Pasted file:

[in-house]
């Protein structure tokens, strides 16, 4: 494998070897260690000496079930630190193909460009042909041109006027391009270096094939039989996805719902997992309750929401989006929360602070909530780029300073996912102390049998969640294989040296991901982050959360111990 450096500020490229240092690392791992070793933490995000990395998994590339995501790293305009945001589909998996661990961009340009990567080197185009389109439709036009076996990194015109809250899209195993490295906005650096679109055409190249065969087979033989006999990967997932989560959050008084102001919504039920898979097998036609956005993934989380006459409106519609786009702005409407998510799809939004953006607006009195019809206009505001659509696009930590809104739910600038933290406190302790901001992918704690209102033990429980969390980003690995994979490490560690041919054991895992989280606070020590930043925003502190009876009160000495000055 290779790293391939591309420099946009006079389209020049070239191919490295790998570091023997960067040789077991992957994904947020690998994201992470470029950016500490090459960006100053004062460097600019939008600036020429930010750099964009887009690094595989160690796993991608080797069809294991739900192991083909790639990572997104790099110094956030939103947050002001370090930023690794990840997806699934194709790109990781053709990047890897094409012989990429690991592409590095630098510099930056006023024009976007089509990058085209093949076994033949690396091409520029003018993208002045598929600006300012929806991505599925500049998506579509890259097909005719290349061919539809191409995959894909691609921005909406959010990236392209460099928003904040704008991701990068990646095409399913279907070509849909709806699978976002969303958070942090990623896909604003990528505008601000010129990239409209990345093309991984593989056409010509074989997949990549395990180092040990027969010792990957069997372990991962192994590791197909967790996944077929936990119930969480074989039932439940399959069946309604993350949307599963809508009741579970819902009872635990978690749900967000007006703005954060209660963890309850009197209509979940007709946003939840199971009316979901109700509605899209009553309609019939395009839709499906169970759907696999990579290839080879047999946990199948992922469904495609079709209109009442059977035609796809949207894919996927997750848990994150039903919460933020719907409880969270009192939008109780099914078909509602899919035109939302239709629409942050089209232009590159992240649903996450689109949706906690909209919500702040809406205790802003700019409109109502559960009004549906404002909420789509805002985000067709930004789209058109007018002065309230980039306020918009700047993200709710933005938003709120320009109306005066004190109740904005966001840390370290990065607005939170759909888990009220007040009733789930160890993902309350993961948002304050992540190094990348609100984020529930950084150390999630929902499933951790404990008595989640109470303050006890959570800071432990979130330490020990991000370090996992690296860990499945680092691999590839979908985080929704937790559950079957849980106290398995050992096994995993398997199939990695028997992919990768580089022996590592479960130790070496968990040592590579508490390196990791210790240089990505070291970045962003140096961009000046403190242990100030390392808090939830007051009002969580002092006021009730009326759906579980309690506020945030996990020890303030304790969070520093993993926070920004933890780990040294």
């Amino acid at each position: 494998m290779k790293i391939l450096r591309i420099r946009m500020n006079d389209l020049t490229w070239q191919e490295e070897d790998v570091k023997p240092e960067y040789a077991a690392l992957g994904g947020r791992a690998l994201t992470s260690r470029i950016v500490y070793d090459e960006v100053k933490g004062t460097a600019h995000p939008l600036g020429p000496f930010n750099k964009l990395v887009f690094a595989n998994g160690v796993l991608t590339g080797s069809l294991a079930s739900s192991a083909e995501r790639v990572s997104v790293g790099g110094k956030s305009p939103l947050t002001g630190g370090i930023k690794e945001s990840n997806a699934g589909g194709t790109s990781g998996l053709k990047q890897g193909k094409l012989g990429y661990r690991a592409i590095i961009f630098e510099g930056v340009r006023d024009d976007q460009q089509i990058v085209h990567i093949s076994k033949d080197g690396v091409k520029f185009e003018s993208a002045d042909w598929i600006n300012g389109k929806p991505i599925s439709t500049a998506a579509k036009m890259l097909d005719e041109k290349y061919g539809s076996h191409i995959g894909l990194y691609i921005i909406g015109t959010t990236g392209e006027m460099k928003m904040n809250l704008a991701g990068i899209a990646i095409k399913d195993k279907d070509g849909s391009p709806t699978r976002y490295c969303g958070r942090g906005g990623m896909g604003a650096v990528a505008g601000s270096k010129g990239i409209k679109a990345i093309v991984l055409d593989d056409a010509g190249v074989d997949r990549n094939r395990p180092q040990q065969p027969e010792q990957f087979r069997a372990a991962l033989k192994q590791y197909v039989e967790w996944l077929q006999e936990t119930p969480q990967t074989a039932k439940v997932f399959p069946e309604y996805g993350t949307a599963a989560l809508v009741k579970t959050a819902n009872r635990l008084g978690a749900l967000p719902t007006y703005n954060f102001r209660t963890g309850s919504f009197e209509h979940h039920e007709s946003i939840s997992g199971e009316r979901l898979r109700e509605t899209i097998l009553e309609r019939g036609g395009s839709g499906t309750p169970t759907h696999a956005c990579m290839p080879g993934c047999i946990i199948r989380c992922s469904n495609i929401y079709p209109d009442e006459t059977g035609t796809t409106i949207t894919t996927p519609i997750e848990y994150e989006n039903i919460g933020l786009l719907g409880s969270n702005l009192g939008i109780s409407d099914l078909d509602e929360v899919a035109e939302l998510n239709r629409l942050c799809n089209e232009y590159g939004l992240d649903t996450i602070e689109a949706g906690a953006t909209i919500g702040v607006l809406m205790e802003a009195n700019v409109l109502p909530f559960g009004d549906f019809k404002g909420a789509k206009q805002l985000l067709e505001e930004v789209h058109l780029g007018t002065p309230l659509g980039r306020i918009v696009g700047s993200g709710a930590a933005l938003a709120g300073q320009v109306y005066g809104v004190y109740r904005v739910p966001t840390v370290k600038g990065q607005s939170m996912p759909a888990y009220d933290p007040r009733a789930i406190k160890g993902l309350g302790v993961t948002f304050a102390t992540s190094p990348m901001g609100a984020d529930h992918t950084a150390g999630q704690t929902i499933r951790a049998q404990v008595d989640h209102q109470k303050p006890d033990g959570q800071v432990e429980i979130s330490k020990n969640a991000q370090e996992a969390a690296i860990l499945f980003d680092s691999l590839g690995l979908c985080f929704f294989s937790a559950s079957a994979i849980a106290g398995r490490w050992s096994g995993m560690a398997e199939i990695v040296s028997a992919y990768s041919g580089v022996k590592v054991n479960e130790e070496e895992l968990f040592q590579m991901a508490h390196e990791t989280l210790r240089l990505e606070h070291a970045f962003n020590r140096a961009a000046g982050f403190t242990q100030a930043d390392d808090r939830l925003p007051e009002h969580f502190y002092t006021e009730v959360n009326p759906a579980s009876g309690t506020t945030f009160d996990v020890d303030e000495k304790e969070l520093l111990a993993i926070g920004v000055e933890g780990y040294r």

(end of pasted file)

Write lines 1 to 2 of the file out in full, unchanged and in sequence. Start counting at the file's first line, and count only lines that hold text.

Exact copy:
[in-house]
């Protein structure tokens, strides 16, 4: 494998070897260690000496079930630190193909460009042909041109006027391009270096094939039989996805719902997992309750929401989006929360602070909530780029300073996912102390049998969640294989040296991901982050959360111990 450096500020490229240092690392791992070793933490995000990395998994590339995501790293305009945001589909998996661990961009340009990567080197185009389109439709036009076996990194015109809250899209195993490295906005650096679109055409190249065969087979033989006999990967997932989560959050008084102001919504039920898979097998036609956005993934989380006459409106519609786009702005409407998510799809939004953006607006009195019809206009505001659509696009930590809104739910600038933290406190302790901001992918704690209102033990429980969390980003690995994979490490560690041919054991895992989280606070020590930043925003502190009876009160000495000055 290779790293391939591309420099946009006079389209020049070239191919490295790998570091023997960067040789077991992957994904947020690998994201992470470029950016500490090459960006100053004062460097600019939008600036020429930010750099964009887009690094595989160690796993991608080797069809294991739900192991083909790639990572997104790099110094956030939103947050002001370090930023690794990840997806699934194709790109990781053709990047890897094409012989990429690991592409590095630098510099930056006023024009976007089509990058085209093949076994033949690396091409520029003018993208002045598929600006300012929806991505599925500049998506579509890259097909005719290349061919539809191409995959894909691609921005909406959010990236392209460099928003904040704008991701990068990646095409399913279907070509849909709806699978976002969303958070942090990623896909604003990528505008601000010129990239409209990345093309991984593989056409010509074989997949990549395990180092040990027969010792990957069997372990991962192994590791197909967790996944077929936990119930969480074989039932439940399959069946309604993350949307599963809508009741579970819902009872635990978690749900967000007006703005954060209660963890309850009197209509979940007709946003939840199971009316979901109700509605899209009553309609019939395009839709499906169970759907696999990579290839080879047999946990199948992922469904495609079709209109009442059977035609796809949207894919996927997750848990994150039903919460933020719907409880969270009192939008109780099914078909509602899919035109939302239709629409942050089209232009590159992240649903996450689109949706906690909209919500702040809406205790802003700019409109109502559960009004549906404002909420789509805002985000067709930004789209058109007018002065309230980039306020918009700047993200709710933005938003709120320009109306005066004190109740904005966001840390370290990065607005939170759909888990009220007040009733789930160890993902309350993961948002304050992540190094990348609100984020529930950084150390999630929902499933951790404990008595989640109470303050006890959570800071432990979130330490020990991000370090996992690296860990499945680092691999590839979908985080929704937790559950079957849980106290398995050992096994995993398997199939990695028997992919990768580089022996590592479960130790070496968990040592590579508490390196990791210790240089990505070291970045962003140096961009000046403190242990100030390392808090939830007051009002969580002092006021009730009326759906579980309690506020945030996990020890303030304790969070520093993993926070920004933890780990040294």